The American Health Information Management Association praised the rule "at first glance," particularly for its considerations on the issues of privacy and security of information.
"Additionally, we are pleased that CMS's proposed rule includes a request for information on leveraging CMS's authority to improve patient identification, AHIMA CEO Wylecia Harris said in a statement.
America's Health Insurance Plans had a more muted initial reaction, hinting at concerns the privacy and security efforts don't go far enough to protect patient data. "As we review the proposed rules, we will focus on ensuring it further protects patients, minimizes administrative burdens, and establishes clear data standards and operational protocols to put meaningful information into the hands of patients, providers, and insurance providers," AHIP CEO Matt Eyles said in a statement.
ONC's proposal deals more with the nitty-gritty of fostering interoperability. Along with adopting standardized APIs and defining information blocking under Cures, the rule is aimed at giving consumers free electronic access to their structured and unstructured health information.
The agency plans to update the 2015 Edition certification EHR criteria to ensure health IT systems send and receive electronic health information in a synchronous manner, while allowing patients to export and view their data.
The rule allows seven "reasonable and necessary" exceptions to the definition of information blocking: preventing harm, promoting electronic health information privacy, promoting information security, recovering reasonably incurred costs, responding to infeasible requests, licensing interoperability elements and maintaining and improving health IT performance.
Businesses will not be subject to civil penalties or other legal measures if their actions satisfy one or more of these exceptions, ONC says.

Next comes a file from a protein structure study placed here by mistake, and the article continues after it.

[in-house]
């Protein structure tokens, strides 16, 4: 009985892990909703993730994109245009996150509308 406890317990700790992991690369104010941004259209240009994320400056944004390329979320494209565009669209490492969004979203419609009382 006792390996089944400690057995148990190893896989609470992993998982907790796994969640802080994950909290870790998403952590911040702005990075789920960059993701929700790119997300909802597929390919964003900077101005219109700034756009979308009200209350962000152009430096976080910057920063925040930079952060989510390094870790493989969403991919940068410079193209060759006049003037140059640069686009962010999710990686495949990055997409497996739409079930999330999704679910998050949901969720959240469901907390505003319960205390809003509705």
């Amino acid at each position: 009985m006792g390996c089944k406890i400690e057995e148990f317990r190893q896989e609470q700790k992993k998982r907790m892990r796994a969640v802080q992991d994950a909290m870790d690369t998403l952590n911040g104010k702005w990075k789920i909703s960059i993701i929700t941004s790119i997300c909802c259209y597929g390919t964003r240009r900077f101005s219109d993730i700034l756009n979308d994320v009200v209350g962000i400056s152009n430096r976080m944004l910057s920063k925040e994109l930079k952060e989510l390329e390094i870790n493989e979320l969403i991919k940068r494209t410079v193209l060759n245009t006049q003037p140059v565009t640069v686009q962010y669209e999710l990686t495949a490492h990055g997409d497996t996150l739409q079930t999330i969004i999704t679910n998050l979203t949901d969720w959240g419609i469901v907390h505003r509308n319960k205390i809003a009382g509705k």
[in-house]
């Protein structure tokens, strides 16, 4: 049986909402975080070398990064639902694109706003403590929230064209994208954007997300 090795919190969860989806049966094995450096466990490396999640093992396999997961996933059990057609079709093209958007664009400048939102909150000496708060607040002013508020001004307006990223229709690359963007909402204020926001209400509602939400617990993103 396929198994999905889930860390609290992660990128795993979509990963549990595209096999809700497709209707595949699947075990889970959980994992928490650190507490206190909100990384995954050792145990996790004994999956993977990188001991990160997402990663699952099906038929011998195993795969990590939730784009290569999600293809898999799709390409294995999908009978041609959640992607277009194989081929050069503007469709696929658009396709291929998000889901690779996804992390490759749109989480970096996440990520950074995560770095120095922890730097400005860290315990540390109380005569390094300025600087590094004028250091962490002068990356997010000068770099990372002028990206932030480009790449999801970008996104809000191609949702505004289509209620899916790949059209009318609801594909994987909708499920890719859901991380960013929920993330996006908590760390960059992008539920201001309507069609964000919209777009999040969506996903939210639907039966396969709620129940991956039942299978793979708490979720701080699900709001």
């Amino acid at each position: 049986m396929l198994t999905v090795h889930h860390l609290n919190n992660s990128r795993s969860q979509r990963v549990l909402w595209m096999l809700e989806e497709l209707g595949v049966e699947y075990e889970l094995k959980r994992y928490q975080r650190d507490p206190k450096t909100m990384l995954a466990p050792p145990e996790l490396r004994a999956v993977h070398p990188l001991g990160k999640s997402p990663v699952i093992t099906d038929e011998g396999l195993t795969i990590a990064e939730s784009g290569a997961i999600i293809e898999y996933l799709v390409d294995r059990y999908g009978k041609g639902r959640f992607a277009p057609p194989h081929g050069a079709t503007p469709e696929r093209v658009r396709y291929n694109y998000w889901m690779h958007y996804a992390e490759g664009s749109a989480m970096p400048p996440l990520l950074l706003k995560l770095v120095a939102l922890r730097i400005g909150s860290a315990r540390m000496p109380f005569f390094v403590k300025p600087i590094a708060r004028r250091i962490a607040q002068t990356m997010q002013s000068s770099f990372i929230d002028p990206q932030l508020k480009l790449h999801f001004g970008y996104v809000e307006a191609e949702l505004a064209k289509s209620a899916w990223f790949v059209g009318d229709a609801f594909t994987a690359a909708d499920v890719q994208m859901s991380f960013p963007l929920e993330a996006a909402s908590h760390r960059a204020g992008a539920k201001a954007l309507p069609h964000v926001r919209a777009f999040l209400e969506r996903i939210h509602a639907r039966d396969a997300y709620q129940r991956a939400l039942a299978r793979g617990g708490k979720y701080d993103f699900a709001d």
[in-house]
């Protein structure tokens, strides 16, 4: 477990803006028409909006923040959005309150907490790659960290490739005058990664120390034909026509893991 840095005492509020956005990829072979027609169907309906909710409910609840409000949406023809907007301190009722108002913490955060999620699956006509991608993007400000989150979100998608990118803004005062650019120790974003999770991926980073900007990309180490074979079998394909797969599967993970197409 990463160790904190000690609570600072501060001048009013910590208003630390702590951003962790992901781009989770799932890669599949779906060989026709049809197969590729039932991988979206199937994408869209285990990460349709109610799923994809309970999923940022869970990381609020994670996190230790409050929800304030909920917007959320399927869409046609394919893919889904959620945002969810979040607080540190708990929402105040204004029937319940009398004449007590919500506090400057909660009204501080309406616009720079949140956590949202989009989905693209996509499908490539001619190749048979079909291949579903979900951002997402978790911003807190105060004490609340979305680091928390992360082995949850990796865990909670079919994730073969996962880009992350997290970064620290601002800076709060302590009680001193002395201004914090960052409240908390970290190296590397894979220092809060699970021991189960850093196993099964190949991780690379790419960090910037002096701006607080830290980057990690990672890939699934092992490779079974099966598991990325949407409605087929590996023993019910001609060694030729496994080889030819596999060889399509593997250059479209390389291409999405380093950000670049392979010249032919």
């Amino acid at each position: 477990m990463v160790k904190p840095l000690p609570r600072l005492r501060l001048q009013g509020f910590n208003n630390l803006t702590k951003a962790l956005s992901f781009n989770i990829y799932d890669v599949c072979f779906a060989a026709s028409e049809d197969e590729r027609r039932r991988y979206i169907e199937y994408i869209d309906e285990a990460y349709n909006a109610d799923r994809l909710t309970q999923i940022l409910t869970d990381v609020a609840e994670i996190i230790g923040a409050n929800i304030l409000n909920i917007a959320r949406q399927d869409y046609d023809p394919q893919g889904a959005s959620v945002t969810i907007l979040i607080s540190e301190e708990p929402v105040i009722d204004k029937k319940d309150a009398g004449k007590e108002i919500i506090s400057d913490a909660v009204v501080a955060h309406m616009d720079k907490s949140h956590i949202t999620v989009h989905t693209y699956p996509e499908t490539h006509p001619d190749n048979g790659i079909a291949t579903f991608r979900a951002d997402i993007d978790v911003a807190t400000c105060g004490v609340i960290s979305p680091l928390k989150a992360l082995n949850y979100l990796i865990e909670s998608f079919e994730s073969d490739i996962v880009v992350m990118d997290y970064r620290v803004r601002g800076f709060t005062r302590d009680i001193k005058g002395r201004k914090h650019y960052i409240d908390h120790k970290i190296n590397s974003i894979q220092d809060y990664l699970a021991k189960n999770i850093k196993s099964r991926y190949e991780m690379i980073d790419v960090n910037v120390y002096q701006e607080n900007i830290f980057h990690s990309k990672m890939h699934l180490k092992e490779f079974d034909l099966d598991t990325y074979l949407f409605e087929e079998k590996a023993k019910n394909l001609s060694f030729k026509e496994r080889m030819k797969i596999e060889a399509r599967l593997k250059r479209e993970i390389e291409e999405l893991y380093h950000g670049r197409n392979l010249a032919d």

Many IT groups are frustrated it has taken so long for the government to step in. In August, more than a dozen members of the broad-based coalition Health IT Now sent a letter to ONC and the Office of the Inspector General warning that it is "past time" to implement data blocking statues.
OMB received the long-awaited ONC proposal Sept. 17, and the CMS interoperability proposal four days later.
The budget office took sped past a 90-day window to review the proposed rule clarifying what exactly constitutes information blocking, mandated under the 21st Century Cures Act of 2016. The law bans health IT vendors, providers or other entities from knowingly restricting or blocking the exchange of electronic health information.
Under Cures, HHS and ONC are required to regulate and improve the interoperability of healthcare information, taking action against any malfeasance or wrongdoers impeding the electronic flow of patient data. The bodies can impose up to $1 million in financial penalties per violation.
In October, the administration issued guidance to inform providers participating in the Quality Payment Program's Merit-based Incentive Payment System when and how to attest that they're not engaged in data blocking.
The twin rules build off one another's strictures. The CMS proposal says players must conform to the API standards outlined by ONC's for health IT. Both also include synchronous content and vocabulary standards for clinical data classes through the U.S. Core Data for Interoperability standard.
Experts expect ONC to release the Trusted Exchange Framework and Common Agreement soon to bolster the new rules. TEFCA would provide a technical, nationwide framework for health data sharing, though some stakeholders worry connecting health IT systems without addressing underlying patient matching challenges will result in an overflow of data without ways to sort it.
CMS requested feedback on interoperability and health IT adoption in post-acute care settings, patient matching and how to best improve patient care. ONC is also asking stakeholders for comment on transparency in pricing when it comes to data access.
Comments are due in early April.